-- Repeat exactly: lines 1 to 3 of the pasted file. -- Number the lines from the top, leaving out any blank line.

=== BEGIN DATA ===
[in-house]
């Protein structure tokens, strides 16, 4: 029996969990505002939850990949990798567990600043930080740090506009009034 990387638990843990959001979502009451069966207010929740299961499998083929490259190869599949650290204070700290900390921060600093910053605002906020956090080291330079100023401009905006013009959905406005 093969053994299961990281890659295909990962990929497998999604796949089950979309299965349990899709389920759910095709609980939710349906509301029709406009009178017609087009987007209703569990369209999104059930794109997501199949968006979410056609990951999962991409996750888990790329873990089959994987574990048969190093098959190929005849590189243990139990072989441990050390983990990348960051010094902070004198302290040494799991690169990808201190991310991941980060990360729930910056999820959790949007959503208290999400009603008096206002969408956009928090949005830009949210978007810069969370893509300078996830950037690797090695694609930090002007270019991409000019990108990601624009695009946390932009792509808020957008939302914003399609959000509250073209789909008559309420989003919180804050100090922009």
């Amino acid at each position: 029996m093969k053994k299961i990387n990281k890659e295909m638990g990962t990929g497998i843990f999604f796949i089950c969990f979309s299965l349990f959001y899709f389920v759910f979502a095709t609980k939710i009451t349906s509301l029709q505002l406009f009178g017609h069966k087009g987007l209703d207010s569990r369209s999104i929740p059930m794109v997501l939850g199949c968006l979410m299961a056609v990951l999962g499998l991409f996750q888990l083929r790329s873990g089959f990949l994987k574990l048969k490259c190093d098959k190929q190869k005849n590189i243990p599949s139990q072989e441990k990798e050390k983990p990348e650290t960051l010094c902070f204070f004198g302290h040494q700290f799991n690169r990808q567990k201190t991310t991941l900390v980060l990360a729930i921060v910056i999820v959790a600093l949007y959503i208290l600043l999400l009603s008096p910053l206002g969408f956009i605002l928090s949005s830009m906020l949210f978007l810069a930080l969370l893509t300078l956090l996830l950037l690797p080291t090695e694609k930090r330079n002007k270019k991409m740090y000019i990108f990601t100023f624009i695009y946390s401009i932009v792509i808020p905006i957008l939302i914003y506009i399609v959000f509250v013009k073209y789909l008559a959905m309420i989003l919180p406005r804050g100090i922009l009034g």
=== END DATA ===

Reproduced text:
[in-house]
């Protein structure tokens, strides 16, 4: 029996969990505002939850990949990798567990600043930080740090506009009034 990387638990843990959001979502009451069966207010929740299961499998083929490259190869599949650290204070700290900390921060600093910053605002906020956090080291330079100023401009905006013009959905406005 093969053994299961990281890659295909990962990929497998999604796949089950979309299965349990899709389920759910095709609980939710349906509301029709406009009178017609087009987007209703569990369209999104059930794109997501199949968006979410056609990951999962991409996750888990790329873990089959994987574990048969190093098959190929005849590189243990139990072989441990050390983990990348960051010094902070004198302290040494799991690169990808201190991310991941980060990360729930910056999820959790949007959503208290999400009603008096206002969408956009928090949005830009949210978007810069969370893509300078996830950037690797090695694609930090002007270019991409000019990108990601624009695009946390932009792509808020957008939302914003399609959000509250073209789909008559309420989003919180804050100090922009």
């Amino acid at each position: 029996m093969k053994k299961i990387n990281k890659e295909m638990g990962t990929g497998i843990f999604f796949i089950c969990f979309s299965l349990f959001y899709f389920v759910f979502a095709t609980k939710i009451t349906s509301l029709q505002l406009f009178g017609h069966k087009g987007l209703d207010s569990r369209s999104i929740p059930m794109v997501l939850g199949c968006l979410m299961a056609v990951l999962g499998l991409f996750q888990l083929r790329s873990g089959f990949l994987k574990l048969k490259c190093d098959k190929q190869k005849n590189i243990p599949s139990q072989e441990k990798e050390k983990p990348e650290t960051l010094c902070f204070f004198g302290h040494q700290f799991n690169r990808q567990k201190t991310t991941l900390v980060l990360a729930i921060v910056i999820v959790a600093l949007y959503i208290l600043l999400l009603s008096p910053l206002g969408f956009i605002l928090s949005s830009m906020l949210f978007l810069a930080l969370l893509t300078l956090l996830l950037l690797p080291t090695e694609k930090r330079n002007k270019k991409m740090y000019i990108f990601t100023f624009i695009y946390s401009i932009v792509i808020p905006i957008l939302i914003y506009i399609v959000f509250v013009k073209y789909l008559a959905m309420i989003l919180p406005r804050g100090i922009l009034g």